If your question is whether someone (either me or the OP) has committed a multiplication error - yes, it's entirely possible, but multiplication is not the point - the point is anthropic reasoning and whether "I am a Bolzmann brain" is a simple hypothesis.

Comment author: cousin_it 07 January 2013 02:29:28PM *  1 point [-]

Ultrafinitism doesn't seem relevant here. The "type theory" you're thinking of seems to be just the arithmetical hierarchy. A "concrete prediction" is a statement with only bounded quantifiers, "this Turing machine eventually halts" is a statement with one existential quantifier, "this Turing machine halts for every input" is a statement with one universal and one existential quantifier, and so on. Or am I missing something?

Comment author: Johnicholas 07 January 2013 04:02:28PM -1 points [-]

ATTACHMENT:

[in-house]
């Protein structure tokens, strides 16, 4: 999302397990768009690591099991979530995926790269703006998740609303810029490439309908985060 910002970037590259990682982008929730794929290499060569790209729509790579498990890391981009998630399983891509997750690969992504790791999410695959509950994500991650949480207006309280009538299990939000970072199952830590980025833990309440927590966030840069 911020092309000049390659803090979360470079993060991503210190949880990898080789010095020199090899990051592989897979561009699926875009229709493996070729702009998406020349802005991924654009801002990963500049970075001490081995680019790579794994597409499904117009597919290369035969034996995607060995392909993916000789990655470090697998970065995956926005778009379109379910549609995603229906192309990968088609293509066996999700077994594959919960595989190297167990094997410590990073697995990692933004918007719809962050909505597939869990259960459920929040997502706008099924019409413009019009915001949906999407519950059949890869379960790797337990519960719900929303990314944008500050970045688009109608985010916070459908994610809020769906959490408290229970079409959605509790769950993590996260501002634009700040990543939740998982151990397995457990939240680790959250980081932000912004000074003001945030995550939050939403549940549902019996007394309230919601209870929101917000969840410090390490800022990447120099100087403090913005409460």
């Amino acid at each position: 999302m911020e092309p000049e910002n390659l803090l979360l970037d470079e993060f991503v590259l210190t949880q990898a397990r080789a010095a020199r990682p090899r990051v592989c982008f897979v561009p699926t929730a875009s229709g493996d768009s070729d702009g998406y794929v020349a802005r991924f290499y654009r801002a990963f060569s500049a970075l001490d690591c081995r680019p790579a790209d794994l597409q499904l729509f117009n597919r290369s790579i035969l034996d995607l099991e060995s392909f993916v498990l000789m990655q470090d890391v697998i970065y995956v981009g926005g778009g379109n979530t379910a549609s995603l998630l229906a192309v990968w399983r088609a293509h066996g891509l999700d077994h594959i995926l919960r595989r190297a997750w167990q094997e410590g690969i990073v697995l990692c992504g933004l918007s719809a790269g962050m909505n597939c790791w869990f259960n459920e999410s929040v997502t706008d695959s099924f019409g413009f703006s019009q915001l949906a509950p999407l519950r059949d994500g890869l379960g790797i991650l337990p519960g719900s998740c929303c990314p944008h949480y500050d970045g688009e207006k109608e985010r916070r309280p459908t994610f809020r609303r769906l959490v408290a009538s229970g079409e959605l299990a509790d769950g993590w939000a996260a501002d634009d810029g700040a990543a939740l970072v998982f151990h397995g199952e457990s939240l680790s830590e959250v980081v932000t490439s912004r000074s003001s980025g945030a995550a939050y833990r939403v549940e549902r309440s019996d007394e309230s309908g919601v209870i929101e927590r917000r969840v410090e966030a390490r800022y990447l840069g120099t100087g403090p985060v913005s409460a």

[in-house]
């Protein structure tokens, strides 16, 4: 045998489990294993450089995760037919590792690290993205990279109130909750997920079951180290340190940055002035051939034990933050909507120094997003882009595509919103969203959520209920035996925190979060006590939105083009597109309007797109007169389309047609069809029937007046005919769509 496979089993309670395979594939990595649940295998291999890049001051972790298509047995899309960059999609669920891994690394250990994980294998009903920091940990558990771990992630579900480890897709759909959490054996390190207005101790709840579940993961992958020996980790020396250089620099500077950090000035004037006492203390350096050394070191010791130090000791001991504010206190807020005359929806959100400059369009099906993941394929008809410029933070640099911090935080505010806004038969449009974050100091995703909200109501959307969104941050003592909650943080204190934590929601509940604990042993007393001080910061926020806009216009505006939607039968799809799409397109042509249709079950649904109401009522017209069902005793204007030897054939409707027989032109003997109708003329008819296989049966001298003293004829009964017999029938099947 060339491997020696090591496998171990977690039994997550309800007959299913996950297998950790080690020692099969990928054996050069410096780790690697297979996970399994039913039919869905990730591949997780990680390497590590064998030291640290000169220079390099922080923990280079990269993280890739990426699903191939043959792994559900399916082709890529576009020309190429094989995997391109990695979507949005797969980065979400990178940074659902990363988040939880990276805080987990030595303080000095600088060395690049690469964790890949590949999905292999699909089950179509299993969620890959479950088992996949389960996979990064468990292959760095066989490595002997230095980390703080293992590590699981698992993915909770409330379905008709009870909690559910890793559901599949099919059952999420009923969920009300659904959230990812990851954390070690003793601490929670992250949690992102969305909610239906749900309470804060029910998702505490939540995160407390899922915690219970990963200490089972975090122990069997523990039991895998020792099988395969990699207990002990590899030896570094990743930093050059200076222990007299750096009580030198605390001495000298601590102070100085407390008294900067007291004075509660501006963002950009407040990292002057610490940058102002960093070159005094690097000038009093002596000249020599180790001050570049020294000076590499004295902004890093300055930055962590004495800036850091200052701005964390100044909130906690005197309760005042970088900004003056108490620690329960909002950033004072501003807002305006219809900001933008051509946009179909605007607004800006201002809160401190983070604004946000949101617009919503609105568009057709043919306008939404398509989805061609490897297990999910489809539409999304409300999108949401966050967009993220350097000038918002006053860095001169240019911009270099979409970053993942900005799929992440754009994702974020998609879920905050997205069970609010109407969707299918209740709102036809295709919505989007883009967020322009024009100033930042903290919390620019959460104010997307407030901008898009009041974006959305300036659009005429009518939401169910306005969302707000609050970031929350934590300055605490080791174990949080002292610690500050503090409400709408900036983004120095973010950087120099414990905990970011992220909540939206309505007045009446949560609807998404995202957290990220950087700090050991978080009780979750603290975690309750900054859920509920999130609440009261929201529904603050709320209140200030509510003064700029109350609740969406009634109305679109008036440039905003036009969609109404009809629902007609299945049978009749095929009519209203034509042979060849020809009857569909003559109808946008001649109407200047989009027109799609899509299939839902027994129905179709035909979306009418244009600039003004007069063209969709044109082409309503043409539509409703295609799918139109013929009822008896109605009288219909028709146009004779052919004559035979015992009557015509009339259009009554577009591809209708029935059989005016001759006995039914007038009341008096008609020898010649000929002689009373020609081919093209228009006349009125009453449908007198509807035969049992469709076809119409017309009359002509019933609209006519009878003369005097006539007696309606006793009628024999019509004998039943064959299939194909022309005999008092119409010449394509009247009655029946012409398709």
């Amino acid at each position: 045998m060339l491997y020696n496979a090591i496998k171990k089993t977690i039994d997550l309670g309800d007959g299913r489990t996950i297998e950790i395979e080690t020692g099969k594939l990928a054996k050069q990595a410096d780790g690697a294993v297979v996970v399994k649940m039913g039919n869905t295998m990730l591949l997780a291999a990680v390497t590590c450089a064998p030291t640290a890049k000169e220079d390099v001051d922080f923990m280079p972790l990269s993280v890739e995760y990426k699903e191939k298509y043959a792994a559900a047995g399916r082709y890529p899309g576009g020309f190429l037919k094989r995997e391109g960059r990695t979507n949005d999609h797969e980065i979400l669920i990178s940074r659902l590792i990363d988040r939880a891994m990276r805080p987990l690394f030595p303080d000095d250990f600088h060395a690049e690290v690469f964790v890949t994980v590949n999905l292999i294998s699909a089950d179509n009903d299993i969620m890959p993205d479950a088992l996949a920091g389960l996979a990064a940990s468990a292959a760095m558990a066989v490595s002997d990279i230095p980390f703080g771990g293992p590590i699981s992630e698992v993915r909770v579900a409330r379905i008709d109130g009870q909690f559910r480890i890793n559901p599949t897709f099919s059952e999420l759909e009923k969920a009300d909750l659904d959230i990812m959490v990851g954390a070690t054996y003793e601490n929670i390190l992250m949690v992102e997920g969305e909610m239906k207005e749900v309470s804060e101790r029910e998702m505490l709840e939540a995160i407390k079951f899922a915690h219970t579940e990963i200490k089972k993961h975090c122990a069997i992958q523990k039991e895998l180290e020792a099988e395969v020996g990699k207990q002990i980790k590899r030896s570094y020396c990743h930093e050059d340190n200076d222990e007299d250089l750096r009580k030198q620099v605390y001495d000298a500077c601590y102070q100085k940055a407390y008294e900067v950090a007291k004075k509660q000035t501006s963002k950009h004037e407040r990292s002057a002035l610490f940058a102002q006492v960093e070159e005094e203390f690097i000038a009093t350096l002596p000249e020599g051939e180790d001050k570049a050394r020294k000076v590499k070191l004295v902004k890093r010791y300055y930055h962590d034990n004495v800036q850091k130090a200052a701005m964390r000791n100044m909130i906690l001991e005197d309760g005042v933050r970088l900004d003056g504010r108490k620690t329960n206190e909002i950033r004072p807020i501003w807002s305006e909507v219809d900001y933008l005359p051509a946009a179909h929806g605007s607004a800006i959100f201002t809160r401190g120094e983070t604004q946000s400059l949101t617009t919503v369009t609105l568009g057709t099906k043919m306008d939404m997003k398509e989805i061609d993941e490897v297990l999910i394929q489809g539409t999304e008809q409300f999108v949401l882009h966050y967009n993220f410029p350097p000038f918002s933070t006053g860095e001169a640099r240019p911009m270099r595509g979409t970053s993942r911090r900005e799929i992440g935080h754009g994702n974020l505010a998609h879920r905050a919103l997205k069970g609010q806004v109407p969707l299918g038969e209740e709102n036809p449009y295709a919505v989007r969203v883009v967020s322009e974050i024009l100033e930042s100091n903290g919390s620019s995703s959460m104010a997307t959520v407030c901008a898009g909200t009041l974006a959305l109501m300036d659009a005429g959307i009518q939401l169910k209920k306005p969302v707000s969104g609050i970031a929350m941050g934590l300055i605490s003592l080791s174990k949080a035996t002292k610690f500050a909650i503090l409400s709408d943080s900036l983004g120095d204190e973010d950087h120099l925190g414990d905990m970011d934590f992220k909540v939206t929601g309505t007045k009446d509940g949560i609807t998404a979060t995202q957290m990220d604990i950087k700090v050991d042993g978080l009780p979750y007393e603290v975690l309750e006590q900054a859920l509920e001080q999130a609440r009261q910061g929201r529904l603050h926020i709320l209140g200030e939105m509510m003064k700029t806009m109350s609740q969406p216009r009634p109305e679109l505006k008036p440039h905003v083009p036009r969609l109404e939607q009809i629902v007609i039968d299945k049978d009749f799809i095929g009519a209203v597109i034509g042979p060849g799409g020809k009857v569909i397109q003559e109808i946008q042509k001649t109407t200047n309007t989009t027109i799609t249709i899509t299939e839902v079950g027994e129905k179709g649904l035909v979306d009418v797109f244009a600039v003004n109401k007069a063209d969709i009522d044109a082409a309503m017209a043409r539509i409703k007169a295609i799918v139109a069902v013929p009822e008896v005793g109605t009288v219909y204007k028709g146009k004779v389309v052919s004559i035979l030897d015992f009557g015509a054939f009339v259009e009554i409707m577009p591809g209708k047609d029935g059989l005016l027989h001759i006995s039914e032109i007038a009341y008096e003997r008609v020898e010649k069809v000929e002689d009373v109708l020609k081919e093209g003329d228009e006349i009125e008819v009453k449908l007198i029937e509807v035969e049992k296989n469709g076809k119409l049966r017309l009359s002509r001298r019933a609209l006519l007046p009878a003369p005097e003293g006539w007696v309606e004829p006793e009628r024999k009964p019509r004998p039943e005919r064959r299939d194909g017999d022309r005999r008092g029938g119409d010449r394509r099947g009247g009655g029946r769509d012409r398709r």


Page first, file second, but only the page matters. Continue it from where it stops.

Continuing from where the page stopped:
The arithmetical hierarchy is presuming a background of predicate logic; I was not presuming that. Yes, the type theory that I was gesturing towards would have some similarity to the arithmetical hierarchy.

I was trying to suggest that the answer to "what is a prediction" might look like a type theory of different variants of a prediction. Perhaps a linear hierarchy like the arithmetical hierarchy, yes, perhaps something more complicated. There could be a single starting type "concrete prediction" and a type constructor that, given source type and a destination type, gives the type of statements defining functions that take arguments of the source type and give arguments of the destination type.